India has been battling a deadly second wave for the last couple of months. With lockdowns in almost every part of India, daily new cases have declined steeply with some glimpses of a respite amidst the carnage that was seen in April. However, the nature of the virus and its mutations is such that one cannot say that India or the world for that matter is completely out of the woods unless a significant proportion of the citizens are vaccinated or have developed natural immunity to the virus.
Image Management & Controlling the Narrative
While I have earlier stated that We all (Government & Citizens) are to blame for our acts of commission & omission for the mess we are in, I can’t help but notice that the Government and the opposition are fighting an all out war not just against COVID but also against each other. They are busy in trading blows with each other on social media and television channels on various issues be it the toolkit controversy or India’s vaccination program. At the heart of this battle lies the need to control the narrative and manage an image.
In fact managing the narrative and image has become so dear to the Government that almost everyday either in print or through television debates or through social media we are witnessing the Government issue rejoinders or fact-checks to improve the optics. To be fair, in an era where we as a society are extremely polarised and social media platforms can be weaponised to foment trouble in society it becomes inevitable for both the Government and the Opposition to manage the narrative. Considering that some part of India or whole of India goes to the polls almost every year both the ruling party and the opposition have a constant incentive to place high premiums on their image and want to control the narrative. The Government would always like to portray that it has done best and is in control while the opposition will always try to expose the Government for its governance deficit and would like to portray that it is not in control. It would be reasonable to assume that Political parties agree about the fact that voters decide not just on the basis of rational calculations but are also influenced by what others around them think about a particular party or an electoral issue (Bandwagon effect).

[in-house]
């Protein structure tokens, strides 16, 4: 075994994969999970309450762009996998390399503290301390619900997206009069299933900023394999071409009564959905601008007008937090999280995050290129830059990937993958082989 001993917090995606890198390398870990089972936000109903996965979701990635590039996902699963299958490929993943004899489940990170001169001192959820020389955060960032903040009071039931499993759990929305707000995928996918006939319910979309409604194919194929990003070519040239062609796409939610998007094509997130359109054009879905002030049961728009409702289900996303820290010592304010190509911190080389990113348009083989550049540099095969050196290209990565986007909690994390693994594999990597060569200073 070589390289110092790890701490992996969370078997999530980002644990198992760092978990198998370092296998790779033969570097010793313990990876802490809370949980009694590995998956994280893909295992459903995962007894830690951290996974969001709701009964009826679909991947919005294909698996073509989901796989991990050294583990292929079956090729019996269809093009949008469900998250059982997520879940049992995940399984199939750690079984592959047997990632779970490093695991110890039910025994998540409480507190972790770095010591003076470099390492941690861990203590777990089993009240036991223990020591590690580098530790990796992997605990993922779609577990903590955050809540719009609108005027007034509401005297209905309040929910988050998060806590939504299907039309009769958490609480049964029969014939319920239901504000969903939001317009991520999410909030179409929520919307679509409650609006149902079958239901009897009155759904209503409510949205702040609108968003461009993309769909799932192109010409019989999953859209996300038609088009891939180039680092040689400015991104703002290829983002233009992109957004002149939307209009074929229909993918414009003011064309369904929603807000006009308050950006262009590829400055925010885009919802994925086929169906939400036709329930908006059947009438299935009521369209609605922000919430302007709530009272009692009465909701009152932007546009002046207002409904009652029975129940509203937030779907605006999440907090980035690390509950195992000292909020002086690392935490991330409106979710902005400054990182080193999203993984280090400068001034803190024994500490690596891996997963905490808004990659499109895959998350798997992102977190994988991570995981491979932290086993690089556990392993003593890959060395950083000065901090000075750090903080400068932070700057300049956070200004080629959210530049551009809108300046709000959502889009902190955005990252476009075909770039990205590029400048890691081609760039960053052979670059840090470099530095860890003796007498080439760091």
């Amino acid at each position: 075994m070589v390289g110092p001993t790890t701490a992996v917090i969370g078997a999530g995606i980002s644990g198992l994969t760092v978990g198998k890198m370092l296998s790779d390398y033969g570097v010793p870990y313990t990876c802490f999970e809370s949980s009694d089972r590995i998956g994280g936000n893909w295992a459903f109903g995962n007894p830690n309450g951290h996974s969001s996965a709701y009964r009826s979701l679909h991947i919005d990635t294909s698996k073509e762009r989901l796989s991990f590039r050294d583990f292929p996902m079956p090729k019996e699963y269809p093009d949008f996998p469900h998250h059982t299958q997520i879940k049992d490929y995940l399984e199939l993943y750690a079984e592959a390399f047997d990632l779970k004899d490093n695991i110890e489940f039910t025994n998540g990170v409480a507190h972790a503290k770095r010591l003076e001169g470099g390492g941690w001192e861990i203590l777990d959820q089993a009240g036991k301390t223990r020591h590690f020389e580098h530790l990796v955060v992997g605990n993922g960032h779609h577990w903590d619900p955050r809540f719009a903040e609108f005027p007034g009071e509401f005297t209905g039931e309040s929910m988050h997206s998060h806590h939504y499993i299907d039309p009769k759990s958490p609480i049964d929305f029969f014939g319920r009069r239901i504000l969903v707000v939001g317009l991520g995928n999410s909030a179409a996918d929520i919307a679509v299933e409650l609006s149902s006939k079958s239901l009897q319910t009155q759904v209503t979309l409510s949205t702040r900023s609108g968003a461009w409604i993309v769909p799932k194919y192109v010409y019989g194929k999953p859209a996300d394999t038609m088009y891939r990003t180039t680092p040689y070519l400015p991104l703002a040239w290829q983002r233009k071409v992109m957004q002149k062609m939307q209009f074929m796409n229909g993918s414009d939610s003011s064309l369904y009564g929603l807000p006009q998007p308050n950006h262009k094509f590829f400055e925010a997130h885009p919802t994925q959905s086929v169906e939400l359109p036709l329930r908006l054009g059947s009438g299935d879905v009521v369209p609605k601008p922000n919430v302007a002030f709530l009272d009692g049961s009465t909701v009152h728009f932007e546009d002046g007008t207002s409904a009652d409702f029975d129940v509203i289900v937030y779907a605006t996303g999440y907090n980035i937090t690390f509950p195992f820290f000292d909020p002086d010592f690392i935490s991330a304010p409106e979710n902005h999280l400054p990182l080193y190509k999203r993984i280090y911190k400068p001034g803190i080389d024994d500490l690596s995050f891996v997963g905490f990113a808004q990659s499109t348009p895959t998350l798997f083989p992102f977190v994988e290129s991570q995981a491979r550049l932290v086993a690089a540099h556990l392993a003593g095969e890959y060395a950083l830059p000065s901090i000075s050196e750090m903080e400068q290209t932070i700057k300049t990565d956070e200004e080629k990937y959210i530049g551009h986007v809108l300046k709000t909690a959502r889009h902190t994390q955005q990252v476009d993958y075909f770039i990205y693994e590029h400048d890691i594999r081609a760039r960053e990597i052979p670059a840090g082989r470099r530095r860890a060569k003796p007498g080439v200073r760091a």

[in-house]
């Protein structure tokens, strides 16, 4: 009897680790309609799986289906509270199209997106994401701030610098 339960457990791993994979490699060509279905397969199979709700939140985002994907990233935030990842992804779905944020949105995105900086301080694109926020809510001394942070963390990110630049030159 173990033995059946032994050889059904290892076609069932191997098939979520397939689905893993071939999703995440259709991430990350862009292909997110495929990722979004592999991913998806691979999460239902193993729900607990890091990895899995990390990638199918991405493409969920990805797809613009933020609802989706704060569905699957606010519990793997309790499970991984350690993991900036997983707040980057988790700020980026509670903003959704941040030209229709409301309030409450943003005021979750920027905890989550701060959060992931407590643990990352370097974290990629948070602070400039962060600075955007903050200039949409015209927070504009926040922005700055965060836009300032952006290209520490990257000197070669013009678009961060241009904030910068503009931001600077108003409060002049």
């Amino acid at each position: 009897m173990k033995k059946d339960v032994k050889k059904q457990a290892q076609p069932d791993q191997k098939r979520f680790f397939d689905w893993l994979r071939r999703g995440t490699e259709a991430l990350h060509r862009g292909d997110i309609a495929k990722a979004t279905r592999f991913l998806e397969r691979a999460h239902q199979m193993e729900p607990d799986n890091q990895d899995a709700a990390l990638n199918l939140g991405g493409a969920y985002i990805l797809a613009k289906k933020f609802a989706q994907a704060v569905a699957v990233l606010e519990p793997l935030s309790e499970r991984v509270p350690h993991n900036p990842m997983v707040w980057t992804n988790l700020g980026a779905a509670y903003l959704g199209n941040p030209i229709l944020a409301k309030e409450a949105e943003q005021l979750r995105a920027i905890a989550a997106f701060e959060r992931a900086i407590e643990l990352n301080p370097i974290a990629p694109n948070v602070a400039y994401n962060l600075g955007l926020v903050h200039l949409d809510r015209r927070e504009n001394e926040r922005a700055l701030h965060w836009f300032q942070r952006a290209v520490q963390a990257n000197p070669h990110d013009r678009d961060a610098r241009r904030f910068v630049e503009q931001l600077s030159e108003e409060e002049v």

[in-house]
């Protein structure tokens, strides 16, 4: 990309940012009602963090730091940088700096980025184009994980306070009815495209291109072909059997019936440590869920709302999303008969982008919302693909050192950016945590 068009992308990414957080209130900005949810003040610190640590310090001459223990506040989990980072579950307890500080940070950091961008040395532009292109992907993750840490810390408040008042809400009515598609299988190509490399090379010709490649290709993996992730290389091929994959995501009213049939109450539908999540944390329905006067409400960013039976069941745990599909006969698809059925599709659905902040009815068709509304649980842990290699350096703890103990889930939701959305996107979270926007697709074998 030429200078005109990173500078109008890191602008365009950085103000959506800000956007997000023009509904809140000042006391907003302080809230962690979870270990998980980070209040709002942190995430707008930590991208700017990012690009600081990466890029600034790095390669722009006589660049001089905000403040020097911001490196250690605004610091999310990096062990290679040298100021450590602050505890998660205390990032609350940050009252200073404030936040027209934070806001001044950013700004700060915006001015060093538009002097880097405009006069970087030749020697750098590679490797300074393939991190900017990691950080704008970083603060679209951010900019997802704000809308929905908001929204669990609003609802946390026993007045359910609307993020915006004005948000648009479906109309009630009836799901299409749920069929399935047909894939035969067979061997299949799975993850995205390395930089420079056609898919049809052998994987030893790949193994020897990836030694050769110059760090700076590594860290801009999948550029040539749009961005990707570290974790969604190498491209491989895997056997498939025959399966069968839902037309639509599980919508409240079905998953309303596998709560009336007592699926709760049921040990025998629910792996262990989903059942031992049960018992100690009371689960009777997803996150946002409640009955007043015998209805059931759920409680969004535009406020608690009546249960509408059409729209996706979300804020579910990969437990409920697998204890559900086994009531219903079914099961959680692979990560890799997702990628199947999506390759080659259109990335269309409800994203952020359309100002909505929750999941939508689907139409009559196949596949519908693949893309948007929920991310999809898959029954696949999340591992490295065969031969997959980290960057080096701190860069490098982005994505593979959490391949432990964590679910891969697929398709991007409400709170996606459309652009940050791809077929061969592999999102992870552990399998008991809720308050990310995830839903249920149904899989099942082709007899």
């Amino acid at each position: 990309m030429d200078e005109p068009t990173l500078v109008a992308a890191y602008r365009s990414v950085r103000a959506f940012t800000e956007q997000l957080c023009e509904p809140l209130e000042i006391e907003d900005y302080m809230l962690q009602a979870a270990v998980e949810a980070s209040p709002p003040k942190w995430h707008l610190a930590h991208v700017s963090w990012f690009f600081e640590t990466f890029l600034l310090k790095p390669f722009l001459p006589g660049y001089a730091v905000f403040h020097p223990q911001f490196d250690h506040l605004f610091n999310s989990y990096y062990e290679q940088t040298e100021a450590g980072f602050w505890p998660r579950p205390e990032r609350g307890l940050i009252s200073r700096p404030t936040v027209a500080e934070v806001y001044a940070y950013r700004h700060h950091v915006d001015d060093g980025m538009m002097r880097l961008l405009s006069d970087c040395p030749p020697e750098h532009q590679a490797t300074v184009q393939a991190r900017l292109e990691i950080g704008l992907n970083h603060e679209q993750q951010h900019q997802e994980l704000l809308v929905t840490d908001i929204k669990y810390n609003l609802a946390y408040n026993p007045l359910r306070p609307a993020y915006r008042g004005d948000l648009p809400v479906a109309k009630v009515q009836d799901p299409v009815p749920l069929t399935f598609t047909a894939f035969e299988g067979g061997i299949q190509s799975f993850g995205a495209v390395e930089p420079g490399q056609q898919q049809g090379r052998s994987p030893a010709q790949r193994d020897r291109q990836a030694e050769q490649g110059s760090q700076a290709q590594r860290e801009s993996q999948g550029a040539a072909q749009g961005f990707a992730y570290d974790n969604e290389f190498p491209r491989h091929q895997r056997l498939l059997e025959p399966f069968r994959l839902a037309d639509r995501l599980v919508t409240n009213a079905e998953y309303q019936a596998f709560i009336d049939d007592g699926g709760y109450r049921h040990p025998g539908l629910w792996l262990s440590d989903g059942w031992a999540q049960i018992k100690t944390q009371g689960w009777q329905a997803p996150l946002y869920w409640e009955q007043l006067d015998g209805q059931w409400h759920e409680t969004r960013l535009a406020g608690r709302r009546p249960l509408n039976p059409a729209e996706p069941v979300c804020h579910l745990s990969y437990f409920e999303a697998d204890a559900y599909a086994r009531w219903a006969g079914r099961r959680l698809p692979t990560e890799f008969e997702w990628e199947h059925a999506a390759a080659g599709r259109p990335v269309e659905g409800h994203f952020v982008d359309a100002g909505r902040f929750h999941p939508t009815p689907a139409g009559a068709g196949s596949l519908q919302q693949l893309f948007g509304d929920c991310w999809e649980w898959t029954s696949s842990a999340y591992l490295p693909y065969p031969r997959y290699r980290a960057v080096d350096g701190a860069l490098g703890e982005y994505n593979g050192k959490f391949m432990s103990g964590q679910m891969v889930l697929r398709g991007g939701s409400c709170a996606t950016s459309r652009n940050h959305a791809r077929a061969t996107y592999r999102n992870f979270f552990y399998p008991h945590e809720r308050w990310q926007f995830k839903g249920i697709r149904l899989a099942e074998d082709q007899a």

Frequent elections in some or other part of the country makes its inevitable for the ruling party to maintain a good image and this sometimes instead of being a side product of effective and efficient governance becomes the ultimate goal with disastrous consequences as has been witnessed recently.
Thus there is a lot of merit in what our Hon’ble Prime Minister Narendra Modi said at the 80th All India Presiding Officers Conference in last year where he batted for simultaneous (State and National) Elections. The idea is definitely not a new one and it has been recommended by the Law Commissions and Parliamentary Committees in the past. Just as we would need a New Deal or a Marshall Plan for the economy to recover from COVID-19, we need to examine and urgently reform our electoral system to improve it so that our political and economic systems work together with optimum synergy.
Why simultaneous elections?
Frequent elections in a diverse complex democratic federal set-up like ours effectively ensures that all political parties are in permanent campaign mode which hampers governance outcomes and also generates polarising conversations and rhetoric which have the potential to de-stabilize a pluralistic society. A stable social fabric is a necessary pre-condition if India wants to achieve a $5 Trillion economy in the coming years.